Suppliers Predict Benefits for New Brands in WFM/Amazon Combo

“Don’t freak out.”

In the face of the recent tidal wave of headlines surrounding Amazon’s acquisition of Whole Foods Market, that’s one supplier’s immediate message to those fretting over the deal.

Other conclusions have come more slowly: At first, few suppliers were sure what to make of the deal, with numerous food and beverage companies reserving their comments. Now, after more than a week’s reflection, many have told NOSH they are excited about the potential sales opportunities the partnership could provide, expressing enthusiasm for how it will maintain or even enhance Whole Foods’ reputation as a launching pad for small brands.

“I’ve heard so much chatter in the last week,” Tim Fiorino, national sales manager of seafood company Wild Planet, told NOSH. “All of this is just opening new doors for the entire industry to continue to grow with the progression of how we go to market. It’s good for the industry to always be pushing the buttons of how we can improve, not only with the products we bring to the industry, but also by improving the value… [So] my message to the industry is quite simple: Please don’t freak out.”

Broadening the Basket

In recent years, grocery has looked to e-commerce as a channel that can add sales revenue and reach consumers, especially millennials. The market has not only been responding to this, but growing–and fast. A much-cited survey by Neilsen and FMI predicted that about 20 percent of grocery sales will take place online by 2025. In 2016, Amazon alone crossed the $1 billion grocery threshold, and in its first quarter in 2017, Amazon saw $350 million in grocery sales.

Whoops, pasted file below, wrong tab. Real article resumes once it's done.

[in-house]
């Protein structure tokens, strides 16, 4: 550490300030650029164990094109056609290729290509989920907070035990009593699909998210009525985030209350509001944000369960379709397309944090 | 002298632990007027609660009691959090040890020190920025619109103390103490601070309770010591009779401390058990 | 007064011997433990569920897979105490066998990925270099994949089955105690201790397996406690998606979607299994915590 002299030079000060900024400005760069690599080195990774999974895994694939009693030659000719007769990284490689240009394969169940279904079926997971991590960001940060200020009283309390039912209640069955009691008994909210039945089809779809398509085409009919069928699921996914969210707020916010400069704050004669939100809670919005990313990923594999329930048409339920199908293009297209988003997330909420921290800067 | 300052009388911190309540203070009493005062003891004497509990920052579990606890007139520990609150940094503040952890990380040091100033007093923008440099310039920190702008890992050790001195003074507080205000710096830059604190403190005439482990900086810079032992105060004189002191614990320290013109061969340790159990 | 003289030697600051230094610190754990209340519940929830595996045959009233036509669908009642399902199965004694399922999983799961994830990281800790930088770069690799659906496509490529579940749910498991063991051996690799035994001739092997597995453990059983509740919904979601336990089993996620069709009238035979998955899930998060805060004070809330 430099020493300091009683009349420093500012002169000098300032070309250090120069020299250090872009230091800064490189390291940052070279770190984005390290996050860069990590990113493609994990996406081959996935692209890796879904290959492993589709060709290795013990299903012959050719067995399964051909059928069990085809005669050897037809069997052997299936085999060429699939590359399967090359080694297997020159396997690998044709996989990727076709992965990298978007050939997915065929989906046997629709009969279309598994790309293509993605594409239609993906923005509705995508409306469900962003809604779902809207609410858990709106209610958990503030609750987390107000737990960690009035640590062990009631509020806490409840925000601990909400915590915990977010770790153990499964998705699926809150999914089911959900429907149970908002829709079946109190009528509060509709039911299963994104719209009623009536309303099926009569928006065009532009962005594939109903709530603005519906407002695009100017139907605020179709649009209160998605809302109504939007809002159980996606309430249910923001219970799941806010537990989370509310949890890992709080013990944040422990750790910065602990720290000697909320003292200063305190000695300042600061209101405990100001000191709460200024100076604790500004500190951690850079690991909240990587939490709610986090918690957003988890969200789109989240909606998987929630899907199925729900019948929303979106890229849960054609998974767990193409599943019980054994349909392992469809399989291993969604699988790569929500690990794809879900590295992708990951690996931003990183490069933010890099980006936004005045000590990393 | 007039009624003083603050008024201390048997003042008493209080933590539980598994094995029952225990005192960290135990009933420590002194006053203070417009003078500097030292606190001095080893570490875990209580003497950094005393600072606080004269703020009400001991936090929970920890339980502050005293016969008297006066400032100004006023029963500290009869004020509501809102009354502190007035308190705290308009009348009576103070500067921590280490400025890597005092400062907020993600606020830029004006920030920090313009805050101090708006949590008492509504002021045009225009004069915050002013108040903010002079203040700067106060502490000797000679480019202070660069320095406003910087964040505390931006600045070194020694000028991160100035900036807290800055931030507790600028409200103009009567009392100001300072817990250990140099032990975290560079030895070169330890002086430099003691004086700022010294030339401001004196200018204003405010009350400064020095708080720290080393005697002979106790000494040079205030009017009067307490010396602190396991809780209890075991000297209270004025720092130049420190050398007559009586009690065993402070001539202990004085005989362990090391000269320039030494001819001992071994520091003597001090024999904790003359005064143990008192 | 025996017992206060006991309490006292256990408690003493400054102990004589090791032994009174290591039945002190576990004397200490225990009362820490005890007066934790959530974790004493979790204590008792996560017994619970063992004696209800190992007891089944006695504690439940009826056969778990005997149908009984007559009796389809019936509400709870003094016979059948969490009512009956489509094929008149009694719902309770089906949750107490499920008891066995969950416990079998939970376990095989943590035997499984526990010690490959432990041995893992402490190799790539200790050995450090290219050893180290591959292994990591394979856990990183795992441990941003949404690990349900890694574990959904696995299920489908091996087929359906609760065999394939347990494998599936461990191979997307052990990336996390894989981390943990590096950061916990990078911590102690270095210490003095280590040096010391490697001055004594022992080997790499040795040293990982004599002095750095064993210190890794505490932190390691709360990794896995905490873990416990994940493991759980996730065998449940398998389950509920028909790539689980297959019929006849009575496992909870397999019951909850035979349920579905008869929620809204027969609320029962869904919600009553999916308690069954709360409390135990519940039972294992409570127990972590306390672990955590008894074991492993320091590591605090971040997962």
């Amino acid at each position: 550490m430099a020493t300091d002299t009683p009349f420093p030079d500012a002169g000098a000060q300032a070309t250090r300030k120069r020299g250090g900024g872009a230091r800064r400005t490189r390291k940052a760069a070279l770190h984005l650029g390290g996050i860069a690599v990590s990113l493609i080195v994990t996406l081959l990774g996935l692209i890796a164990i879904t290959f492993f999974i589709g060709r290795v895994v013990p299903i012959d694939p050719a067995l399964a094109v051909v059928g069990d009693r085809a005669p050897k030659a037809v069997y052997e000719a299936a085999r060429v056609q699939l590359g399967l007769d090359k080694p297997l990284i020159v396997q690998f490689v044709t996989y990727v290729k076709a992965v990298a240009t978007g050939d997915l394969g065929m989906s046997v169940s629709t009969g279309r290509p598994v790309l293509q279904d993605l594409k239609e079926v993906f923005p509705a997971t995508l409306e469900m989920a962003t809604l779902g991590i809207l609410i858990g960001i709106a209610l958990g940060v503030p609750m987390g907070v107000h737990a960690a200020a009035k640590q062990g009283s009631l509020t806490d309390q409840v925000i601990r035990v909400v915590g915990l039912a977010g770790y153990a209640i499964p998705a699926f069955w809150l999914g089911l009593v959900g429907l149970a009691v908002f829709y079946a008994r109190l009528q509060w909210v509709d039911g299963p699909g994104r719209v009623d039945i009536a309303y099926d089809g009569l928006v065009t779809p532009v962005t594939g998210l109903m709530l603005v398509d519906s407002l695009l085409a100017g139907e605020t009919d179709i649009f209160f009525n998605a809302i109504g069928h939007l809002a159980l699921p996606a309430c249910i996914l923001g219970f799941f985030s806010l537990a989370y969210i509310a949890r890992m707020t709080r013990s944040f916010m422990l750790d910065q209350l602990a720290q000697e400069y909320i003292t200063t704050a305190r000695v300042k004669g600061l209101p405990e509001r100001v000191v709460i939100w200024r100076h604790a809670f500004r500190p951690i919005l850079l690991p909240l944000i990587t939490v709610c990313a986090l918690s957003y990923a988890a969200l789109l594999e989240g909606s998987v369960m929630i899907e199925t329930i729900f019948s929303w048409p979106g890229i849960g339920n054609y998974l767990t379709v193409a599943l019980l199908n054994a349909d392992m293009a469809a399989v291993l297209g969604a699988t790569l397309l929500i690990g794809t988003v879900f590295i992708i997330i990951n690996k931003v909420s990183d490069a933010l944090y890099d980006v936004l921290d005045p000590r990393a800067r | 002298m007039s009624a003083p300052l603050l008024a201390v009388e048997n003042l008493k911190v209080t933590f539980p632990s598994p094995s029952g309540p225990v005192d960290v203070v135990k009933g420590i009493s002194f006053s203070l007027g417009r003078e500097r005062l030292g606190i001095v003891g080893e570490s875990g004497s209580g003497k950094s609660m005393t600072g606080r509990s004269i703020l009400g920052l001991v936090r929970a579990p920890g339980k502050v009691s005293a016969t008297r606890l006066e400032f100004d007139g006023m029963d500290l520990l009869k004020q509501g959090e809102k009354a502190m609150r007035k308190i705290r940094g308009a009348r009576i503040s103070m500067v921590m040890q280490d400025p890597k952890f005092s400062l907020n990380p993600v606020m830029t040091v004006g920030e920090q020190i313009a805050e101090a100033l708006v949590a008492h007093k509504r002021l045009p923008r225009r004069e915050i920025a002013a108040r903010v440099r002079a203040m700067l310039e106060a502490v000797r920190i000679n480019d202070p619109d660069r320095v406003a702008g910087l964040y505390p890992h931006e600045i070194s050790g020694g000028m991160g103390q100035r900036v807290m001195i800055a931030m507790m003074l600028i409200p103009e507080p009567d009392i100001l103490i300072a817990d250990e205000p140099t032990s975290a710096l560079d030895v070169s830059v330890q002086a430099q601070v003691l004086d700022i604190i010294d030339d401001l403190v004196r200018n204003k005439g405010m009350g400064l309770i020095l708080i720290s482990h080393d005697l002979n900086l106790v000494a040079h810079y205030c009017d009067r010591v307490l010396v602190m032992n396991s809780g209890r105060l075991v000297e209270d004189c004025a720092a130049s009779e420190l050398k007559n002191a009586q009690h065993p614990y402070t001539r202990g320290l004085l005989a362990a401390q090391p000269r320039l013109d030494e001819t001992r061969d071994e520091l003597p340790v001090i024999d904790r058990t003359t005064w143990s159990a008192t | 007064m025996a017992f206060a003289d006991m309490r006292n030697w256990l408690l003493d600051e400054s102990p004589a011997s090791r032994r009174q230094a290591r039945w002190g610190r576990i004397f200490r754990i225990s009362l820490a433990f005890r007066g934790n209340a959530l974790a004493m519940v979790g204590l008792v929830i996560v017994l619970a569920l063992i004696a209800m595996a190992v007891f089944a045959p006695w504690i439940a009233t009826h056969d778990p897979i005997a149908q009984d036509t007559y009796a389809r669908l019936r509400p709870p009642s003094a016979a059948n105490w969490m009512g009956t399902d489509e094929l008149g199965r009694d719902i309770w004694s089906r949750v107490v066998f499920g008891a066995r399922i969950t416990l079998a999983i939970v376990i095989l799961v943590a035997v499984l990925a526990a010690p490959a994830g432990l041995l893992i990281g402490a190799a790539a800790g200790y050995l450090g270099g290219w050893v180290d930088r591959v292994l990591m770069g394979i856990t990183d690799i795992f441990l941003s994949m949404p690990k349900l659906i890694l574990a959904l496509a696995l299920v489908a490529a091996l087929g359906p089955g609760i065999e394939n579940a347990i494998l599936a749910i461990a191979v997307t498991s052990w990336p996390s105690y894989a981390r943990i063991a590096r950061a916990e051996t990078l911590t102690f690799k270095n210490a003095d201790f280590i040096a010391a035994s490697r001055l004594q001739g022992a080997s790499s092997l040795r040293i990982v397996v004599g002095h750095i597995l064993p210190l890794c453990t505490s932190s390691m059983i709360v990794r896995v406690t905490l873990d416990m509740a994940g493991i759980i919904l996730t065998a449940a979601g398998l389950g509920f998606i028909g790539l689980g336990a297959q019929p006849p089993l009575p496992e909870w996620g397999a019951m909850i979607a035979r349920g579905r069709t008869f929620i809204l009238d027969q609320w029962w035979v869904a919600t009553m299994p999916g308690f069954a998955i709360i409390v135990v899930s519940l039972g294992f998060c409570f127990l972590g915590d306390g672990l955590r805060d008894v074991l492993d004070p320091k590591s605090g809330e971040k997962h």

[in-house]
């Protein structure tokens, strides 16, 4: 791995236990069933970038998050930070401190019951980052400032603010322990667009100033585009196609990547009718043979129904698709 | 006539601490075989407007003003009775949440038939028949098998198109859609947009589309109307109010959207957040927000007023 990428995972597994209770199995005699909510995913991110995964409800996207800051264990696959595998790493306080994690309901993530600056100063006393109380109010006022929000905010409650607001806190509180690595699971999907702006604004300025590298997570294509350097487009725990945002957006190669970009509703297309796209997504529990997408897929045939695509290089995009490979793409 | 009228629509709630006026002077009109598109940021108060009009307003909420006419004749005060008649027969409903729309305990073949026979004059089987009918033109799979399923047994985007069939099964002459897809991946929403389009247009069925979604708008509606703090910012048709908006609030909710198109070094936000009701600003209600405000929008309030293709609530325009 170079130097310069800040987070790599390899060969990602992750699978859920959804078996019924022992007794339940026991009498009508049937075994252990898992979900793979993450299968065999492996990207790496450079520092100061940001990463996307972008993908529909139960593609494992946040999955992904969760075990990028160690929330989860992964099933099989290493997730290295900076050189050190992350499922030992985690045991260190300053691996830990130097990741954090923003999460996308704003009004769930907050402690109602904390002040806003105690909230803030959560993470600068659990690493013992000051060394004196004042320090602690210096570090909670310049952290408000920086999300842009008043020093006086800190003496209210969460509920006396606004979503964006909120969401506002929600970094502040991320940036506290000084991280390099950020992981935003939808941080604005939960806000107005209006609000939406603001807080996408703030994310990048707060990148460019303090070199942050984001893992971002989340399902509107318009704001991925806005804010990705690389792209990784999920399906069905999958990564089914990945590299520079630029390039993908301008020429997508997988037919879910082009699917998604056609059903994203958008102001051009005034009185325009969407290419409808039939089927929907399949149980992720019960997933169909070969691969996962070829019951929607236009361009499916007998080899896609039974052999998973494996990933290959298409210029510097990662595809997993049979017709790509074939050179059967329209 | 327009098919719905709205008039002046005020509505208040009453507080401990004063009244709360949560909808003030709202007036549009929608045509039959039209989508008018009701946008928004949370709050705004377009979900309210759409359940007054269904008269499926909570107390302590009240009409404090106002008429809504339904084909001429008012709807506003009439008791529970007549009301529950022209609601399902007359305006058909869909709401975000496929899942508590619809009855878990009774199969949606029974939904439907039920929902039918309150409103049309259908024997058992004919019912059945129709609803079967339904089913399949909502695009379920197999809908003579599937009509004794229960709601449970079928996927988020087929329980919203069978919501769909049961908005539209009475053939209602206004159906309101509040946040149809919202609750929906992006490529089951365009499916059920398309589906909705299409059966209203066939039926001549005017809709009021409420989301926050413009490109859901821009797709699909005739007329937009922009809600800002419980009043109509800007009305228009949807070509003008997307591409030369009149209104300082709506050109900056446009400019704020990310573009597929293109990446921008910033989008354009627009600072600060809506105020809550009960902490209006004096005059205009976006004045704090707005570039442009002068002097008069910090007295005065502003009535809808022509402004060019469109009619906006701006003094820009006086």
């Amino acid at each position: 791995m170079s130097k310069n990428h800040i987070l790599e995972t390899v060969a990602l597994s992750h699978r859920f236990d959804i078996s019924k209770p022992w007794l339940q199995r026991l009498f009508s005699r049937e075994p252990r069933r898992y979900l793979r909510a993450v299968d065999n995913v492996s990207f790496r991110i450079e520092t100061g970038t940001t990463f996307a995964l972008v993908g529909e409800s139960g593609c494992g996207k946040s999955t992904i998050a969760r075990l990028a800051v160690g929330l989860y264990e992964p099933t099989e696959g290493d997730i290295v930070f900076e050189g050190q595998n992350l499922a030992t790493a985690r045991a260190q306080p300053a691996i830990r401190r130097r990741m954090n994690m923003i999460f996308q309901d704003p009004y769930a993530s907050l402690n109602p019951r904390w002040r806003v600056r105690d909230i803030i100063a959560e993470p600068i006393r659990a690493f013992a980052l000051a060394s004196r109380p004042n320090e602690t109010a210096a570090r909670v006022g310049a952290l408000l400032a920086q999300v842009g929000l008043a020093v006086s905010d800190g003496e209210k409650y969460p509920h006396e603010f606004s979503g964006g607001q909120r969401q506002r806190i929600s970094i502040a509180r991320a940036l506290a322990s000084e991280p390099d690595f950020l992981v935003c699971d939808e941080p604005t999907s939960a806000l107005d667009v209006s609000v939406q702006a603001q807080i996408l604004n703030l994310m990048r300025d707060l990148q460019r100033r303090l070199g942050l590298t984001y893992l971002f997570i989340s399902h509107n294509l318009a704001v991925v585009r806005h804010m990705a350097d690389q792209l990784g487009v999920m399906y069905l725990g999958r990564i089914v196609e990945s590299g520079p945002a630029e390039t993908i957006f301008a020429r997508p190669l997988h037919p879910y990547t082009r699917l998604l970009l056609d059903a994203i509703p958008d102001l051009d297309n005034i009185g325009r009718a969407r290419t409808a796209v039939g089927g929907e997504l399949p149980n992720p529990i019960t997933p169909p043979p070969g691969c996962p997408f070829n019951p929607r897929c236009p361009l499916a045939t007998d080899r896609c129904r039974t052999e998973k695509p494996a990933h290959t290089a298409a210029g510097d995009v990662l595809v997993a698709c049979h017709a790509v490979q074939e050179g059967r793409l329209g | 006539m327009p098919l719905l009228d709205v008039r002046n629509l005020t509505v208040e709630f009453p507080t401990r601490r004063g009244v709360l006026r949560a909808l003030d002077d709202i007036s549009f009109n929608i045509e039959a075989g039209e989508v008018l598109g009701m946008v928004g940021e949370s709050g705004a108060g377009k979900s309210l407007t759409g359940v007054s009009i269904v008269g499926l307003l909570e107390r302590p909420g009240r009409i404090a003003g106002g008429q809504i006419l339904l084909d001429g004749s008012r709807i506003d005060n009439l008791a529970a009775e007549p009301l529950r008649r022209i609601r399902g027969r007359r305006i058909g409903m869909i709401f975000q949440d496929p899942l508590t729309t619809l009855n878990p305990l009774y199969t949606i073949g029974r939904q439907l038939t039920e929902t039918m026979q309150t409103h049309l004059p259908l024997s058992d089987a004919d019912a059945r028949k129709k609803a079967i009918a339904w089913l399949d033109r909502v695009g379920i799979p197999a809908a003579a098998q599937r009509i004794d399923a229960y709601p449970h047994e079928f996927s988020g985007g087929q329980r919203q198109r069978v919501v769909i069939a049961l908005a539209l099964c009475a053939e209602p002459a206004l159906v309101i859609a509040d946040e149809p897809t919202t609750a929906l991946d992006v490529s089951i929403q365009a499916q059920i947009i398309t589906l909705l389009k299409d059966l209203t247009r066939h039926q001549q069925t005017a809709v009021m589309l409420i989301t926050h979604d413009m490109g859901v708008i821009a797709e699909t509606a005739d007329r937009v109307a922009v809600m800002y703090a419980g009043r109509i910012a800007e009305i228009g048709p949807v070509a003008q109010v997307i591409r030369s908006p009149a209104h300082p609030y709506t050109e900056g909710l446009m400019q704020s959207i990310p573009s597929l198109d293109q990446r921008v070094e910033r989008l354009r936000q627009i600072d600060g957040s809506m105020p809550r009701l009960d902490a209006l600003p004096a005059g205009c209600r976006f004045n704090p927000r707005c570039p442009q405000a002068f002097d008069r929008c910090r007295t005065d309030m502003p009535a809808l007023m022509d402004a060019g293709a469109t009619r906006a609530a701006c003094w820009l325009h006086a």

Despite the growth, Amazon’s grocery progress has been hampered by consumers’ hesitancy to “fill their carts” with fresh or cold-chain groceries, especially when products are shipped across the country during the warmer months. Chris Campbell, co-founder and CEO of Chameleon Cold-Brew, said he thinks the deal could be a game-changer in that regard.

“Whether you’re getting Chameleon or you’re getting a gallon of milk, along with air filters and a board game, it’s not going to be anything but good for us,” Campbell said. “So you could get an entire breakfast kit delivered to your house, forks, knives and napkins, too, if you need them, and we’d like to see Chameleon as part of that order.”

Though Whole Foods has been slower in integrating digital platforms, the retailer has long been considered a crown jewel for emerging natural brands. Historically, suppliers have wanted to align with the retailer because of its commitment to quality, its attention to customer experience, and its willingness to help launch innovative products and categories. From Annie’s and RX Bar to Suja and Health-Ade, all have used Whole Foods, at least in part, as a launch pad.